Working Remotely May Bring Us Closer

We hear so much about resilience as a key to success in work and in life—this has never been truer than during the current shelter-in-place environment. For those who are fortunate enough to still be employed and have jobs that permit a remote work environment, the nature of work is likely to change permanently. It will be interesting to see if a combination of work in the office and a virtual environment allows us to emerge as stronger teams.

The culture of many work environments has been rigid, and many employees are not comfortable openly discussing aspects of their personal lives. They are concerned that they will be judged negatively—as being less committed to the job or capable of handling particular responsibilities. As a result, employees, and women especially, have either suffered in silence, doing their best to make their lives fit the demands of work, or even gone so far as to leave their chosen profession. While the current circumstance is unprecedented, if offers one potential silver lining: an opportunity for many important conversations regarding caring for families. Those conversations are being brought forward, not by the typical group of employees, but by a more diverse one.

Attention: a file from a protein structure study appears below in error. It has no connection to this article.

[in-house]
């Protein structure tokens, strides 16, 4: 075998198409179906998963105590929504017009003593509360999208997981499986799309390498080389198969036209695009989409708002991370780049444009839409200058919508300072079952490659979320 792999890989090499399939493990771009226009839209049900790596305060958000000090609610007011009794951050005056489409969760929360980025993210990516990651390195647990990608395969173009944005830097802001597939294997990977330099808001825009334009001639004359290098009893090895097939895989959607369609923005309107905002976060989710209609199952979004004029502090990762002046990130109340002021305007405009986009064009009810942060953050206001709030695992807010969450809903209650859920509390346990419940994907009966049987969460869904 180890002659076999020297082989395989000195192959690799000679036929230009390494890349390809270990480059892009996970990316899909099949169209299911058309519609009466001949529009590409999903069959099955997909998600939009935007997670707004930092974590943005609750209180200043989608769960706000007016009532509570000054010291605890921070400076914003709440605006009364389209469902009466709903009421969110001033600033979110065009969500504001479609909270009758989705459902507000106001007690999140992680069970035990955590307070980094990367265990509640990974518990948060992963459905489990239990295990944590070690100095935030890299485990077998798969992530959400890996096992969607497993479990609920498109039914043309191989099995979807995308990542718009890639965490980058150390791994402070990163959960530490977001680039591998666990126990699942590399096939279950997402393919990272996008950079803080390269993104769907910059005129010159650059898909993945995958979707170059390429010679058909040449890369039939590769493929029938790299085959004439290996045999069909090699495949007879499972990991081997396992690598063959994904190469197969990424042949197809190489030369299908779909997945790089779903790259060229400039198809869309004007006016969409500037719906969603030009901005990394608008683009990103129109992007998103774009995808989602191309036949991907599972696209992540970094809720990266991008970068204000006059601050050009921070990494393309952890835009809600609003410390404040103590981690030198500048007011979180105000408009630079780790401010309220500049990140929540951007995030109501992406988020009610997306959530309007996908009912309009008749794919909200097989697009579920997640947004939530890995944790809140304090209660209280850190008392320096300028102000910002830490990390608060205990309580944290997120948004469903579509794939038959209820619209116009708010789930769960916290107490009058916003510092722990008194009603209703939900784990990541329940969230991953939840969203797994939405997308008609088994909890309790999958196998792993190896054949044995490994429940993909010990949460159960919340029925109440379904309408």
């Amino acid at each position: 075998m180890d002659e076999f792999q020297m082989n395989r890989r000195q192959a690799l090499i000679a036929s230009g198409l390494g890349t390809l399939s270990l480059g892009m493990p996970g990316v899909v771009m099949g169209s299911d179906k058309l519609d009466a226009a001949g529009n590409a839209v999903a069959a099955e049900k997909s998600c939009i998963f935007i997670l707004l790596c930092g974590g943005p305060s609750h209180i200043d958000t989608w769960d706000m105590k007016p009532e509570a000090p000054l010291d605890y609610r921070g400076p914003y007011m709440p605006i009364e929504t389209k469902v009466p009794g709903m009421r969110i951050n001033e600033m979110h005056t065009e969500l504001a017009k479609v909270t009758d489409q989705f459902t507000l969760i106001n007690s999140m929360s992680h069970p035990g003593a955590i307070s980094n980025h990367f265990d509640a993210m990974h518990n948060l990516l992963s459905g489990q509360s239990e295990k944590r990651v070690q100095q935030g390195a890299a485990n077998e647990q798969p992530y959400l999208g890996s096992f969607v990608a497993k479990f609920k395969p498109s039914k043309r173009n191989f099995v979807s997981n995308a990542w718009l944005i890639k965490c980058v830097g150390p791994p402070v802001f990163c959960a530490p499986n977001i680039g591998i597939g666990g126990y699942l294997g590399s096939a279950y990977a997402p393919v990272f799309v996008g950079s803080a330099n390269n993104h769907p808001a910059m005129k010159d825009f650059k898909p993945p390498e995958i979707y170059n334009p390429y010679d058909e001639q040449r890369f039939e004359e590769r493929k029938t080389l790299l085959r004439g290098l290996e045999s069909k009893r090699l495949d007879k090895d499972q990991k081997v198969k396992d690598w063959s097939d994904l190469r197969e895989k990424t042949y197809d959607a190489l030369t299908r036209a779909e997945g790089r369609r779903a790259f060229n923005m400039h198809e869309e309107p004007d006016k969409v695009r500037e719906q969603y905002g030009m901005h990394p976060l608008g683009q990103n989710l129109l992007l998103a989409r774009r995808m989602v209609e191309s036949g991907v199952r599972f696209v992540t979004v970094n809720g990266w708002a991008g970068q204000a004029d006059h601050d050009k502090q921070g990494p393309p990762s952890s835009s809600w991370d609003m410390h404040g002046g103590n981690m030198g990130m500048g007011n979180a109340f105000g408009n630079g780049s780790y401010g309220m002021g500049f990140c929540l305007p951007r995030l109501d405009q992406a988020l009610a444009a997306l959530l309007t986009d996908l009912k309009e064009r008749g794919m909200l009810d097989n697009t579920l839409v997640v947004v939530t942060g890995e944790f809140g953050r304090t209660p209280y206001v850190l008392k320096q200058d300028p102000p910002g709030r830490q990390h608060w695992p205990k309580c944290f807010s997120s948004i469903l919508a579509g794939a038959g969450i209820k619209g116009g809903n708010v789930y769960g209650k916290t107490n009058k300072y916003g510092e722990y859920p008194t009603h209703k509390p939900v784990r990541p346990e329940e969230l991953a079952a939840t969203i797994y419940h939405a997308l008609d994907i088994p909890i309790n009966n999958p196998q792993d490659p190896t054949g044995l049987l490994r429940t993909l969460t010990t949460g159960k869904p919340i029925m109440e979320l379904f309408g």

Work and home have needed to change to accommodate caring for those who are ill, children, or elderly relatives who are now sheltering at home. I hope this ultimately results in a culture where the safe discussion of employee needs is the norm, rather than the exception, and we can understand each other better as individuals. We each bring our “whole self” to work every day, and that includes our diverse individual and family circumstances. I have been pleasantly surprised at the resourcefulness and resilience of my colleagues in using technology, such as Zoom and Webex.

Until now, many of us had never seen the inside of each other’s homes, met roommates or pets, or done virtual happy hours. We are indeed sharing a more personal side of ourselves, and that sharing has fostered relationships.

For those who manage teams, the transition will require a shift in leadership style and the shouldering of additional responsibilities, as we will need to better understand the individual circumstances of team members. Moreover, it will require managers to be more organized and more purposefully consider how to adapt to the needs, strengths, and weaknesses of individuals on our teams. This means support in the form of adequate opportunities for training, as well as internal and external visibility. Making team culture more proactive is important if we are to rise to the challenges we currently face and a future where work may not solely be in the office.